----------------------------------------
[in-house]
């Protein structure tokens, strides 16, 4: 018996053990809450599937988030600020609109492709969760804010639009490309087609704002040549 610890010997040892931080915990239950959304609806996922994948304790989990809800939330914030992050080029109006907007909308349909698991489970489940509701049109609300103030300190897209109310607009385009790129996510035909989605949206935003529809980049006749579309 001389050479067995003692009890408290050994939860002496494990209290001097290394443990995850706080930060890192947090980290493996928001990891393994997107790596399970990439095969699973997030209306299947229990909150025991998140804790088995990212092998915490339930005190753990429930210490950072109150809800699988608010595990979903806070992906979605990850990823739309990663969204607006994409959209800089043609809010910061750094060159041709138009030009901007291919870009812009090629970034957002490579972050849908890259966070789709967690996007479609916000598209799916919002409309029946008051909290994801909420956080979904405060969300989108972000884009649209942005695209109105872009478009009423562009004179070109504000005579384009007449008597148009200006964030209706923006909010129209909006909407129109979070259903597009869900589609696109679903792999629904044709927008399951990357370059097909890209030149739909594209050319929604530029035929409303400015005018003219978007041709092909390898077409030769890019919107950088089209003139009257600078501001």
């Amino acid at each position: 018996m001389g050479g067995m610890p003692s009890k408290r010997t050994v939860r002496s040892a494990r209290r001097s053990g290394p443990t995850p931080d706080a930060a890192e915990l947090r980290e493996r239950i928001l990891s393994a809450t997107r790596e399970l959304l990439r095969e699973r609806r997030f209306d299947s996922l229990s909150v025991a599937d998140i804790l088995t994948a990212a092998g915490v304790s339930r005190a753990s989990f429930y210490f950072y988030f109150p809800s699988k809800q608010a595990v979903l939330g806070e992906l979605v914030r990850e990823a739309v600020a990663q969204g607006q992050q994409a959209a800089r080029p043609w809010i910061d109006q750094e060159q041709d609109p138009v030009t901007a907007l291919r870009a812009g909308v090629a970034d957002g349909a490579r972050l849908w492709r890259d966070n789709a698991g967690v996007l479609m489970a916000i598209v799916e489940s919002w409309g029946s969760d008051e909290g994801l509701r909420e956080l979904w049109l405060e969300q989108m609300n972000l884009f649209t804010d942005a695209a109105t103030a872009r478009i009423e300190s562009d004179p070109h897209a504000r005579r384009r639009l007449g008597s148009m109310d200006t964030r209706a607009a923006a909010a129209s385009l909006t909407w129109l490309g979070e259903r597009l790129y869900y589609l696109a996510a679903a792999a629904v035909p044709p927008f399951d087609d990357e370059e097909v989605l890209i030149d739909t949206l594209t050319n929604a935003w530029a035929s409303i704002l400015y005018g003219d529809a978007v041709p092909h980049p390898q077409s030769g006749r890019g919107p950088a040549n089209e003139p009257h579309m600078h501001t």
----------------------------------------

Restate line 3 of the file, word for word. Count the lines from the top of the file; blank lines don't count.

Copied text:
């Amino acid at each position: 018996m001389g050479g067995m610890p003692s009890k408290r010997t050994v939860r002496s040892a494990r209290r001097s053990g290394p443990t995850p931080d706080a930060a890192e915990l947090r980290e493996r239950i928001l990891s393994a809450t997107r790596e399970l959304l990439r095969e699973r609806r997030f209306d299947s996922l229990s909150v025991a599937d998140i804790l088995t994948a990212a092998g915490v304790s339930r005190a753990s989990f429930y210490f950072y988030f109150p809800s699988k809800q608010a595990v979903l939330g806070e992906l979605v914030r990850e990823a739309v600020a990663q969204g607006q992050q994409a959209a800089r080029p043609w809010i910061d109006q750094e060159q041709d609109p138009v030009t901007a907007l291919r870009a812009g909308v090629a970034d957002g349909a490579r972050l849908w492709r890259d966070n789709a698991g967690v996007l479609m489970a916000i598209v799916e489940s919002w409309g029946s969760d008051e909290g994801l509701r909420e956080l979904w049109l405060e969300q989108m609300n972000l884009f649209t804010d942005a695209a109105t103030a872009r478009i009423e300190s562009d004179p070109h897209a504000r005579r384009r639009l007449g008597s148009m109310d200006t964030r209706a607009a923006a909010a129209s385009l909006t909407w129109l490309g979070e259903r597009l790129y869900y589609l696109a996510a679903a792999a629904v035909p044709p927008f399951d087609d990357e370059e097909v989605l890209i030149d739909t949206l594209t050319n929604a935003w530029a035929s409303i704002l400015y005018g003219d529809a978007v041709p092909h980049p390898q077409s030769g006749r890019g919107p950088a040549n089209e003139p009257h579309m600078h501001t």